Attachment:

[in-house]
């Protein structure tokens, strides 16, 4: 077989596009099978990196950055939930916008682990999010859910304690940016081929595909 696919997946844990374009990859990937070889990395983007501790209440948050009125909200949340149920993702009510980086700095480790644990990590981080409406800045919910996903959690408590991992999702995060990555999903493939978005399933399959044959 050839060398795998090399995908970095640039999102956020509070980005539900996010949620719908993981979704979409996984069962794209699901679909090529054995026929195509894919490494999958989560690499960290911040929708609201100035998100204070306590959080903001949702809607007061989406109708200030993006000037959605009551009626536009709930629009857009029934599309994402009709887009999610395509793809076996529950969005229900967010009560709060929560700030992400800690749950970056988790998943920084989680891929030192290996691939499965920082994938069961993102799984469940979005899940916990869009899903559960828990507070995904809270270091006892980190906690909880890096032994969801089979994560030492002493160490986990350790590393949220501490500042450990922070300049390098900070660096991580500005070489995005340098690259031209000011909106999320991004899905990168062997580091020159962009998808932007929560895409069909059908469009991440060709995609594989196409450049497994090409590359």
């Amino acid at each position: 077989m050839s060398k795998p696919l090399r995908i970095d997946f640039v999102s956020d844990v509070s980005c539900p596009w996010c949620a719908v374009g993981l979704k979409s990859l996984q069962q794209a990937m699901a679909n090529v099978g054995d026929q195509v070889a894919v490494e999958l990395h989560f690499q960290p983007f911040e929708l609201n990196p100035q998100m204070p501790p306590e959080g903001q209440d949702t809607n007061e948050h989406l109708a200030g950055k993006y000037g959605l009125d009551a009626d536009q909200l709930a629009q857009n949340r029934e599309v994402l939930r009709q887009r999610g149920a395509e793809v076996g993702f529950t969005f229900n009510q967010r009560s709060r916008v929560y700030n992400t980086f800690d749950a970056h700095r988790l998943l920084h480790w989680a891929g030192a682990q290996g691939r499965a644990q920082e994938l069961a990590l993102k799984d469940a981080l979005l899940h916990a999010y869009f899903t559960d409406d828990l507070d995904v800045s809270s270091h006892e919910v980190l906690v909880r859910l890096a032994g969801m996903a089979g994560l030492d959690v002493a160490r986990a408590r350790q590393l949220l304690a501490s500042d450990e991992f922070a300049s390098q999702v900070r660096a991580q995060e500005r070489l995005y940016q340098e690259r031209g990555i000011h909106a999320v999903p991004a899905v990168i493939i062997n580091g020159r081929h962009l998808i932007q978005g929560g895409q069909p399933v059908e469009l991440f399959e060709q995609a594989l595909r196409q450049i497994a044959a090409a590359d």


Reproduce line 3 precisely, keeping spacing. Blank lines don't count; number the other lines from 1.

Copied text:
């Amino acid at each position: 077989m050839s060398k795998p696919l090399r995908i970095d997946f640039v999102s956020d844990v509070s980005c539900p596009w996010c949620a719908v374009g993981l979704k979409s990859l996984q069962q794209a990937m699901a679909n090529v099978g054995d026929q195509v070889a894919v490494e999958l990395h989560f690499q960290p983007f911040e929708l609201n990196p100035q998100m204070p501790p306590e959080g903001q209440d949702t809607n007061e948050h989406l109708a200030g950055k993006y000037g959605l009125d009551a009626d536009q909200l709930a629009q857009n949340r029934e599309v994402l939930r009709q887009r999610g149920a395509e793809v076996g993702f529950t969005f229900n009510q967010r009560s709060r916008v929560y700030n992400t980086f800690d749950a970056h700095r988790l998943l920084h480790w989680a891929g030192a682990q290996g691939r499965a644990q920082e994938l069961a990590l993102k799984d469940a981080l979005l899940h916990a999010y869009f899903t559960d409406d828990l507070d995904v800045s809270s270091h006892e919910v980190l906690v909880r859910l890096a032994g969801m996903a089979g994560l030492d959690v002493a160490r986990a408590r350790q590393l949220l304690a501490s500042d450990e991992f922070a300049s390098q999702v900070r660096a991580q995060e500005r070489l995005y940016q340098e690259r031209g990555i000011h909106a999320v999903p991004a899905v990168i493939i062997n580091g020159r081929h962009l998808i932007q978005g929560g895409q069909p399933v059908e469009l991440f399959e060709q995609a594989l595909r196409q450049i497994a044959a090409a590359d």